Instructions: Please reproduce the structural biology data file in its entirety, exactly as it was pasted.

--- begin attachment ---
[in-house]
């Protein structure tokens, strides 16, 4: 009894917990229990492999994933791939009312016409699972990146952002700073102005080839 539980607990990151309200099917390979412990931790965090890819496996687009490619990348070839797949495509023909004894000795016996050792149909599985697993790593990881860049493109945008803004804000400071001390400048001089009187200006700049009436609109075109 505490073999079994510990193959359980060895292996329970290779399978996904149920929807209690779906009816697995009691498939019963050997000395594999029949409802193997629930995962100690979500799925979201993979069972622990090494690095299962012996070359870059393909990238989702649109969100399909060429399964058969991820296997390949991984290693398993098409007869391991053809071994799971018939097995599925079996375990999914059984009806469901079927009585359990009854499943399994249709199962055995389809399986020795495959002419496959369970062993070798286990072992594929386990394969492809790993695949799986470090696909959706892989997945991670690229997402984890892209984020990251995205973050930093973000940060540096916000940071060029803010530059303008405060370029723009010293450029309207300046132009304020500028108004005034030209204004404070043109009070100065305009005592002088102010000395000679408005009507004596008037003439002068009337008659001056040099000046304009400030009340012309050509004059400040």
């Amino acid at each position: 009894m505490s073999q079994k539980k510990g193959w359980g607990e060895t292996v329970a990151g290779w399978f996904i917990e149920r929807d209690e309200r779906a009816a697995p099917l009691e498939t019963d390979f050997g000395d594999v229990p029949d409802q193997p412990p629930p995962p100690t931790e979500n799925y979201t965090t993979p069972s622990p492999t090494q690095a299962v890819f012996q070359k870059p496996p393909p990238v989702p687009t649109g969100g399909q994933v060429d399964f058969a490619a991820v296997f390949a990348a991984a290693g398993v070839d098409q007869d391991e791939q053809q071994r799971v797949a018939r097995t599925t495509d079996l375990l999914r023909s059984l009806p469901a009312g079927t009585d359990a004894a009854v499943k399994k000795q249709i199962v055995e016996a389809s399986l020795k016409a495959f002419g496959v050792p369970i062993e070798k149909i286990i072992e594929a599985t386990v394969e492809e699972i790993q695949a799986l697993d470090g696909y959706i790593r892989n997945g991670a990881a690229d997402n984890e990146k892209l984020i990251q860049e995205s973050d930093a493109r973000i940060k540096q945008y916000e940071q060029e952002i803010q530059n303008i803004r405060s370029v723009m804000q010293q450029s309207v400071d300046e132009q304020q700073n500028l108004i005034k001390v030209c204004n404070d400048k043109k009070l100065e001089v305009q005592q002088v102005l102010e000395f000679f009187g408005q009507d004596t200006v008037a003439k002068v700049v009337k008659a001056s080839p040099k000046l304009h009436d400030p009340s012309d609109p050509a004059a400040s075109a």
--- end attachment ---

[in-house]
């Protein structure tokens, strides 16, 4: 009894917990229990492999994933791939009312016409699972990146952002700073102005080839 539980607990990151309200099917390979412990931790965090890819496996687009490619990348070839797949495509023909004894000795016996050792149909599985697993790593990881860049493109945008803004804000400071001390400048001089009187200006700049009436609109075109 505490073999079994510990193959359980060895292996329970290779399978996904149920929807209690779906009816697995009691498939019963050997000395594999029949409802193997629930995962100690979500799925979201993979069972622990090494690095299962012996070359870059393909990238989702649109969100399909060429399964058969991820296997390949991984290693398993098409007869391991053809071994799971018939097995599925079996375990999914059984009806469901079927009585359990009854499943399994249709199962055995389809399986020795495959002419496959369970062993070798286990072992594929386990394969492809790993695949799986470090696909959706892989997945991670690229997402984890892209984020990251995205973050930093973000940060540096916000940071060029803010530059303008405060370029723009010293450029309207300046132009304020500028108004005034030209204004404070043109009070100065305009005592002088102010000395000679408005009507004596008037003439002068009337008659001056040099000046304009400030009340012309050509004059400040």
């Amino acid at each position: 009894m505490s073999q079994k539980k510990g193959w359980g607990e060895t292996v329970a990151g290779w399978f996904i917990e149920r929807d209690e309200r779906a009816a697995p099917l009691e498939t019963d390979f050997g000395d594999v229990p029949d409802q193997p412990p629930p995962p100690t931790e979500n799925y979201t965090t993979p069972s622990p492999t090494q690095a299962v890819f012996q070359k870059p496996p393909p990238v989702p687009t649109g969100g399909q994933v060429d399964f058969a490619a991820v296997f390949a990348a991984a290693g398993v070839d098409q007869d391991e791939q053809q071994r799971v797949a018939r097995t599925t495509d079996l375990l999914r023909s059984l009806p469901a009312g079927t009585d359990a004894a009854v499943k399994k000795q249709i199962v055995e016996a389809s399986l020795k016409a495959f002419g496959v050792p369970i062993e070798k149909i286990i072992e594929a599985t386990v394969e492809e699972i790993q695949a799986l697993d470090g696909y959706i790593r892989n997945g991670a990881a690229d997402n984890e990146k892209l984020i990251q860049e995205s973050d930093a493109r973000i940060k540096q945008y916000e940071q060029e952002i803010q530059n303008i803004r405060s370029v723009m804000q010293q450029s309207v400071d300046e132009q304020q700073n500028l108004i005034k001390v030209c204004n404070d400048k043109k009070l100065e001089v305009q005592q002088v102005l102010e000395f000679f009187g408005q009507d004596t200006v008037a003439k002068v700049v009337k008659a001056s080839p040099k000046l304009h009436d400030p009340s012309d609109p050509a004059a400040s075109a």